Making room for our dog, Albie.

After 13 years with my husband, we no longer sleep in the same bed most nights. More often than not, he’s staying at sofa city, sweetheart. He keeps blankets out there on the big, leather couch, where he watches Firefly or Cosmos or some other show I’m really not interested in. But he isn’t there becuase of the entertainment dispute or even because we have grown tired at looking at each other. See, it’s not that we don’t want to, it’s just that we don’t fit with both of us and Albie. And sometimes the kid gets in there too. It’s a queen bed, damn it, not a village! The other night I kept waking up half off the bed with Albie just sprawled across the whole thing. It’s just less of a hassle to have my husband, and sometimes the dog too, stay out. The benefits are that I can get to sleep early since I wake up early too. But still, I miss marital late night snuggles. I miss stolen kisses. Although, honestly, they all have to be stolen now because the dog always wants in on the action. If I hug my son, the dog has to join in. He wholeheartedly insists by inserting his giant body into the situation. If I kiss my husband, it’s only a moment of time before that big furry face is shoving in there too. No one gets love without me, he barks. If there’s time for cuddles, I volunteer as tribute!

He is so needy, like my son was as a baby. I get why people call their pets their “furbabies”, although I can’t quite get behind that. This is very similar to having another kid. Both the dog and my son were miserable unless they were touching me somehow, constantly reassured that I’m here. Real talk? It annoyed me both then and now. Yes, being someone’s caregiver is a beautul thing. But sometimes, I need space. Sometimes, I’m fine sleeping alone. And just like with my son, I’m waiting anxiously for the puppy to grow up. He is still a puppy, really; he’ll be 2 years old at the end of April. I remember wanting so badly for my son to walk so that I could put him down. I was so ready for him to take some steps, even if that meant he was taking them away from me. I feel like that sounds mean, but it’s not. My dog is not independent, but I know (I assume? I hope?) that this is temporary. And one day the relationship I have with my dog will have evolved somewhere else as we continue to grow together . Maybe one day Albie will feign indifference to me, like how my son ignores me now at 11, locking himself in his room to do his own thing. Will the dog do his own thing one day? Will he be more distant and I’ll feel sad thinking about how as an 80 lb puppy he used to cuddle with me? He puts his whole head on mine, sometimes. My aunt looking at pictures of him said she never saw a dog hold somebody like he does. My dog is big, my son is small: Albie is always the big spoon. He’s a good spooner. Who am I kidding? He’s not going anywhere. We’re going to need a bigger bed.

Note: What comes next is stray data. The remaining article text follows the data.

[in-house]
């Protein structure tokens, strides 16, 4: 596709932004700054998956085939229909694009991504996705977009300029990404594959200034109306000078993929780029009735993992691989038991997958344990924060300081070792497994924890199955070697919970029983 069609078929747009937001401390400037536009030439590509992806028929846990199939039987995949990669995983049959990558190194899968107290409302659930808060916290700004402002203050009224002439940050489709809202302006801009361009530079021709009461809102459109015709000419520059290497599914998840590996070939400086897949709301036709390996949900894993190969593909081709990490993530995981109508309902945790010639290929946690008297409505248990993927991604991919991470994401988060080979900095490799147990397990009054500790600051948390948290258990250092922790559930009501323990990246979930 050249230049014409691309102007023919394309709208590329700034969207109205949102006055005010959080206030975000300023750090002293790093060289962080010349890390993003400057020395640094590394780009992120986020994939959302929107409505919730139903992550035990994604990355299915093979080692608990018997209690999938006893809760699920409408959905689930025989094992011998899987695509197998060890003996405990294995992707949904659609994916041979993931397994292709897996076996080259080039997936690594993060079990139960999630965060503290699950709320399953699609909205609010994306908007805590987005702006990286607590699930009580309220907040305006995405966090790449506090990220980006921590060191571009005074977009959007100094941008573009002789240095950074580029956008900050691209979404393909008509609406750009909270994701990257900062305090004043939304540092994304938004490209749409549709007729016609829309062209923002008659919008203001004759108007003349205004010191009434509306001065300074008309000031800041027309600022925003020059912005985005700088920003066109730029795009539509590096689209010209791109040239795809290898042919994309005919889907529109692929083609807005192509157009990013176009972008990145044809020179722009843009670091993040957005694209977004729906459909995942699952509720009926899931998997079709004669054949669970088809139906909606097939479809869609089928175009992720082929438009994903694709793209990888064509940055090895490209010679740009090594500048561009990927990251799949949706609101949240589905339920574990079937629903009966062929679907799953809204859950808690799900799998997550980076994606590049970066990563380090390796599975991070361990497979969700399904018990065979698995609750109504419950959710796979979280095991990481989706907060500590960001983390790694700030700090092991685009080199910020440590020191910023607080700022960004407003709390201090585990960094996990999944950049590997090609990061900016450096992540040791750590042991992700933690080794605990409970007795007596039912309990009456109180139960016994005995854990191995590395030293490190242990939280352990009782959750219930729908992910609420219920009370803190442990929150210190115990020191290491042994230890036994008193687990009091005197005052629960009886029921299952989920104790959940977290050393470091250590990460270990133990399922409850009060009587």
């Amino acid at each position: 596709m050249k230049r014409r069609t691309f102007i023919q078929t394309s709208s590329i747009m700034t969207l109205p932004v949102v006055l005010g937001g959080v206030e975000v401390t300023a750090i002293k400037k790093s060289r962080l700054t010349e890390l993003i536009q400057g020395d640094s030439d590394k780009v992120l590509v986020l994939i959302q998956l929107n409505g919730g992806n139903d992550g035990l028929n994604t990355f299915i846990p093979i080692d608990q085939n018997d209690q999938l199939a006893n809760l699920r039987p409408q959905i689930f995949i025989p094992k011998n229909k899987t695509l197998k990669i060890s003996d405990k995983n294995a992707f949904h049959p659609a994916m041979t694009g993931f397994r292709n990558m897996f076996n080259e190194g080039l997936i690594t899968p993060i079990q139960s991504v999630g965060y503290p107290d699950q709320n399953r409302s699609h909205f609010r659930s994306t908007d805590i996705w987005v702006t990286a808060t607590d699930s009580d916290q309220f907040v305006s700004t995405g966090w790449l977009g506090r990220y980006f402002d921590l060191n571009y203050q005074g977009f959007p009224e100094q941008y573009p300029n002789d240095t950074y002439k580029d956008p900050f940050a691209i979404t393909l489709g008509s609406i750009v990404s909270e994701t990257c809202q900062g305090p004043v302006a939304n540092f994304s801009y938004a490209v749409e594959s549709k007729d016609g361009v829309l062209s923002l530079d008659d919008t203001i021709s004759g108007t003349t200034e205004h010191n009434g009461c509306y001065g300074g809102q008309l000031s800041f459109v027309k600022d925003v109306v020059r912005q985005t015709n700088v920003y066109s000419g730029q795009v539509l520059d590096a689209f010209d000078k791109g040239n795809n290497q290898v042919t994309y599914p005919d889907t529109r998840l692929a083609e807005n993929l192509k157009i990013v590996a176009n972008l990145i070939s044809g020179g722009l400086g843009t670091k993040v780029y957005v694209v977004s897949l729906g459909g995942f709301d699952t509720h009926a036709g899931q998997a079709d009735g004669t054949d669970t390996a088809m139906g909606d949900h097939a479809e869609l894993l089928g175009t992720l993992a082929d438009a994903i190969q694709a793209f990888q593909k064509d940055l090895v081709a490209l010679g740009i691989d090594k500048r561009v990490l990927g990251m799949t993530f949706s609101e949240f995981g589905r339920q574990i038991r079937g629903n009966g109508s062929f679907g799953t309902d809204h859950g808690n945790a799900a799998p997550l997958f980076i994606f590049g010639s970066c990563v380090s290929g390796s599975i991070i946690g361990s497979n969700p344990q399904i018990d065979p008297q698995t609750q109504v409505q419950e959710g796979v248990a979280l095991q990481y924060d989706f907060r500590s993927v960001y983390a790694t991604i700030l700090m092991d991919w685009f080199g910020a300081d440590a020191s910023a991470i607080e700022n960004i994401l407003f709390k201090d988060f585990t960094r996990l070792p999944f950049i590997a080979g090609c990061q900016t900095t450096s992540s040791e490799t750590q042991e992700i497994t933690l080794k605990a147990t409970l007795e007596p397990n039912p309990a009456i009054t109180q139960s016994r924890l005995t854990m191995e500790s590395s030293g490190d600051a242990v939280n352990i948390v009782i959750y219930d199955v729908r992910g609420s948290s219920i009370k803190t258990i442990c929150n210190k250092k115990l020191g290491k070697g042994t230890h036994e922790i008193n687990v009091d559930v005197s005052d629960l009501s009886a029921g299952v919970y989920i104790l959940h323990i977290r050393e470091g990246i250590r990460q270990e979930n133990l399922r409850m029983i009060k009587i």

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Julie Bee
Julie Bee loves taking adventures with her gigantic dog and more regular sized kid and posting pictures of said adventures on Instagram. She resides in a very tiny, picturesque mountain town where she is a Special Education teacher. She can sometimes be found reading poetry behind microphones but more often is on the couch watching reruns of Parks and Rec, 30 Rock, and Gilmore Girls.

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